Last month, I got to attend the National ADA Symposium virtually, and I must say that I have learned so much more about the Americans with Disabilities Act (ADA).
Even though our team of Information Specialists is small, we each have a specific skill set.
Maggie Sims’ expertise is in employment, while Chris Murphy’s is in physical access.
After spending some time learning and expanding my knowledge to be a better Information Specialist and to obtain my ACTCP certification, I’ve discovered that I am intrigued by three things: web accessibility, the prison system, and the Fair Housing Act (FHA) vs. the ADA.
Even though the ADA does not explicitly state anything about the web, it still intertwines with the law about providing accessibility in terms of effective communication and preventing unnecessary barriers for people with disabilities. As of recently, Colorado became the first state in the nation to require web accessibility for government.
The Prison System
Title 2 of the ADA covers state and local governments. These regulations require public entities to ensure that qualified inmates with disabilities are not discriminated against. For example, a deaf inmate needing an interpreter to discuss with authorities anything related to his/her stay. It is the prison’s responsibility to provide auxiliary aids/services unless it would cause undue burden.
FHA vs. ADA
Those two laws often intersect and overlap. Title 3 of the ADA covers places of public accommodation. Also, in general, housing issues are not covered by the ADA. For example, when you think of an apartment complex, FHA comes into play regarding accessible parking spots, circumstances inside the apartment building or in your own apartment. ADA would apply for the leasing office, or any shared public areas provided by the apartment complex.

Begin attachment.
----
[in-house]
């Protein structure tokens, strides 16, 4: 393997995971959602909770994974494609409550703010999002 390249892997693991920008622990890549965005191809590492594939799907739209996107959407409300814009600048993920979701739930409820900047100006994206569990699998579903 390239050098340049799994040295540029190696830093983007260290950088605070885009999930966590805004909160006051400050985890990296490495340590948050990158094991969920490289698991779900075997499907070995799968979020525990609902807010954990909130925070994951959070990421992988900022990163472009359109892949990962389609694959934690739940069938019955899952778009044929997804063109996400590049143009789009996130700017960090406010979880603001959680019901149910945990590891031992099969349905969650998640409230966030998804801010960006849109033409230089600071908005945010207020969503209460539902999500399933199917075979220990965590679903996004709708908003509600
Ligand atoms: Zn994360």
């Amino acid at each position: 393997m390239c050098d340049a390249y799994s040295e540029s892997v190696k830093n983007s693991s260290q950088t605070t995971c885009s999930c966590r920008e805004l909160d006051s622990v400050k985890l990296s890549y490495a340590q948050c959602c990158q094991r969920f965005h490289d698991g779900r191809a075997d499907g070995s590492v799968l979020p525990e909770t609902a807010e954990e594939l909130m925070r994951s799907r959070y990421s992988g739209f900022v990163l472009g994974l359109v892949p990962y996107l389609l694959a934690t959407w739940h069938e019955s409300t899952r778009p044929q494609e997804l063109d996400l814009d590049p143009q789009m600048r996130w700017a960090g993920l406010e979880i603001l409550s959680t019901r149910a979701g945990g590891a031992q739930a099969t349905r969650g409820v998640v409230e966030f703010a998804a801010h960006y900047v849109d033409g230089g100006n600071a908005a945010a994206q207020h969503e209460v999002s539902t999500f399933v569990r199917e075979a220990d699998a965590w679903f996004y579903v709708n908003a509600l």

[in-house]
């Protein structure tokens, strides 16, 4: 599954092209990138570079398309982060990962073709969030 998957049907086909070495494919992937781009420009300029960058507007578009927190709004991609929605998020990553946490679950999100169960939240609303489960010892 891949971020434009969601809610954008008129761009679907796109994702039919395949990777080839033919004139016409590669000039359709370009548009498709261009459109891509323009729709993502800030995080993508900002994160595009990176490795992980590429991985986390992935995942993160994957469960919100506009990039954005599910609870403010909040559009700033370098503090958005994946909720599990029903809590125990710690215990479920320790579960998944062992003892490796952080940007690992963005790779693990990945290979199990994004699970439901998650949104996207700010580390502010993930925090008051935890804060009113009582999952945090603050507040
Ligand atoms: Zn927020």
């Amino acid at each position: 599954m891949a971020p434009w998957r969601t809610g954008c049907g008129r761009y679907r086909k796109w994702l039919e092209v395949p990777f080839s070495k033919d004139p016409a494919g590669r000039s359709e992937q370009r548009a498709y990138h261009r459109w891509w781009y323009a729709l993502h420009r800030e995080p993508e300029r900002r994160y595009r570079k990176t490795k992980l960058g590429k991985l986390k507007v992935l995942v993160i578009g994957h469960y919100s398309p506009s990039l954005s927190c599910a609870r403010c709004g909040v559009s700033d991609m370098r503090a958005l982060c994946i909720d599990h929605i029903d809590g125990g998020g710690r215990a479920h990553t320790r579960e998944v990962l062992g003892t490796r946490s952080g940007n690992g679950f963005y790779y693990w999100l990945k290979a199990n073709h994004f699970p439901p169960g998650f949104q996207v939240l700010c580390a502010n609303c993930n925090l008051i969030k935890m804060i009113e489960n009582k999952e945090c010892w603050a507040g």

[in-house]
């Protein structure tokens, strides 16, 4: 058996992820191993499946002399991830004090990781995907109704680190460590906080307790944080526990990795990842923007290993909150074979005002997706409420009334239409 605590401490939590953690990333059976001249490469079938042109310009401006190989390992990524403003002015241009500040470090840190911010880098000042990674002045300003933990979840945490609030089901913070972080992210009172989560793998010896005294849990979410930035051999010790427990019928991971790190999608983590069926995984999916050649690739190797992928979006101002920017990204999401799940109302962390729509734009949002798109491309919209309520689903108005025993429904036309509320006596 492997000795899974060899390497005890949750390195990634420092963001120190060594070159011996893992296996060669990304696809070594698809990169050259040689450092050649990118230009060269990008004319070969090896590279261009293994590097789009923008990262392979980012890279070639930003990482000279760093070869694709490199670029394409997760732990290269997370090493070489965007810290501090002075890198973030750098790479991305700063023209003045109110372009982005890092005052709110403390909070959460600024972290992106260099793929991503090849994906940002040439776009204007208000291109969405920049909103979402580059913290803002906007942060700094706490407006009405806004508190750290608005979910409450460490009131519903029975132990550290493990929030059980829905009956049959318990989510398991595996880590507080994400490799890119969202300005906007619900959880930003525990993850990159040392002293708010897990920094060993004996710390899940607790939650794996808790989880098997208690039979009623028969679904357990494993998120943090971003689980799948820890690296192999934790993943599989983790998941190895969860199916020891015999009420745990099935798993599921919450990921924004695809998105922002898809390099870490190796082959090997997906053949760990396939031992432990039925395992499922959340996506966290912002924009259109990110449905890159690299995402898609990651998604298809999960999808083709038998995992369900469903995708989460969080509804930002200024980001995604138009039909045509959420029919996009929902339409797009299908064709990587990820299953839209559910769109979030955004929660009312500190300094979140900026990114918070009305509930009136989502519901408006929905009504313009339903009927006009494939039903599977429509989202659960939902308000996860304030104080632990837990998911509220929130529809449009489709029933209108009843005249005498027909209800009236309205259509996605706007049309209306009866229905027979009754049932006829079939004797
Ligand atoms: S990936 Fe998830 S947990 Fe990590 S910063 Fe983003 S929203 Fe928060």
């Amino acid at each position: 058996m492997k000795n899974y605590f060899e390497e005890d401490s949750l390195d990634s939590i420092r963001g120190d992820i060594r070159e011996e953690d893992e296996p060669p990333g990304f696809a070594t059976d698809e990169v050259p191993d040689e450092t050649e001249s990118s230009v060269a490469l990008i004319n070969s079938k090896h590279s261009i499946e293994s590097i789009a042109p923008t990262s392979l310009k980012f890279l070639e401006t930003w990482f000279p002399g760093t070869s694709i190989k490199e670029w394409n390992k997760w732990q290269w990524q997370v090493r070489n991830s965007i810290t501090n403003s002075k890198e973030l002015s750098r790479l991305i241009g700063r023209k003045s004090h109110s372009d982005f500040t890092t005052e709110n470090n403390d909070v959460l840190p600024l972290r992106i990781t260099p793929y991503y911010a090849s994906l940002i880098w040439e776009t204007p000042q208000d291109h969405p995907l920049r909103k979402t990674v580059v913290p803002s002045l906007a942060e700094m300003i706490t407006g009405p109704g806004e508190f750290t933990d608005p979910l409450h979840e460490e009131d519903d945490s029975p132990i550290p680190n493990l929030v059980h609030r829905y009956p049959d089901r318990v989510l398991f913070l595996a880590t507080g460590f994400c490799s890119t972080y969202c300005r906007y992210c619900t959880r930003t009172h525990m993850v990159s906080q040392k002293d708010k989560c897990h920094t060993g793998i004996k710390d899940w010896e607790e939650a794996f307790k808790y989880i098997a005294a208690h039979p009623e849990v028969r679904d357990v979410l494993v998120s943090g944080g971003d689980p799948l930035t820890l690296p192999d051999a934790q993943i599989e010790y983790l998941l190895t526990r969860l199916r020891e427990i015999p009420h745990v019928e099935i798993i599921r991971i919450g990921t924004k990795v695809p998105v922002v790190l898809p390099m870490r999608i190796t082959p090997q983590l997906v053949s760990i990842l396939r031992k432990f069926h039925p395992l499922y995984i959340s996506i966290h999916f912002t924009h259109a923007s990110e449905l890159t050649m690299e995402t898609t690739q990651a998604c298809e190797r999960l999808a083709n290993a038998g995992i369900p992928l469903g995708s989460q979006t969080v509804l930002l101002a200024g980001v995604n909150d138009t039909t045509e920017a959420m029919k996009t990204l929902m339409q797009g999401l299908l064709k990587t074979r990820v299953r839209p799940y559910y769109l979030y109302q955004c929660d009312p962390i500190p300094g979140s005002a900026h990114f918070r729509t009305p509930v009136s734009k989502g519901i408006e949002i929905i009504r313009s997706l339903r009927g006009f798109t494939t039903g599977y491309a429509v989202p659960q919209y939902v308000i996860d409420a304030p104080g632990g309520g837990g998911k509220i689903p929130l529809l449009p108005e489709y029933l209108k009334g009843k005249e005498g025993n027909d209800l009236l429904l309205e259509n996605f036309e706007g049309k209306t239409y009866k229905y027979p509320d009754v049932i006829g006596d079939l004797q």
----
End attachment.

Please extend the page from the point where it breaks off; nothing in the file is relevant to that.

My next step is to obtain a certification for WCAG, to increase my knowledge in web accessibility. As I mentioned before, the ADA does not explicitly include the Internet, but it does have some overlap. With the rise of lawsuits due to inaccessible websites, I would like to be able to help others understand the importance of website accessibility.
The wealth of knowledge I gained attending the National Symposium is endless. From physical access to auxiliary aids/services, healthcare, prison systems, and reasonable accommodations/modifications, every day is something new and always evolving.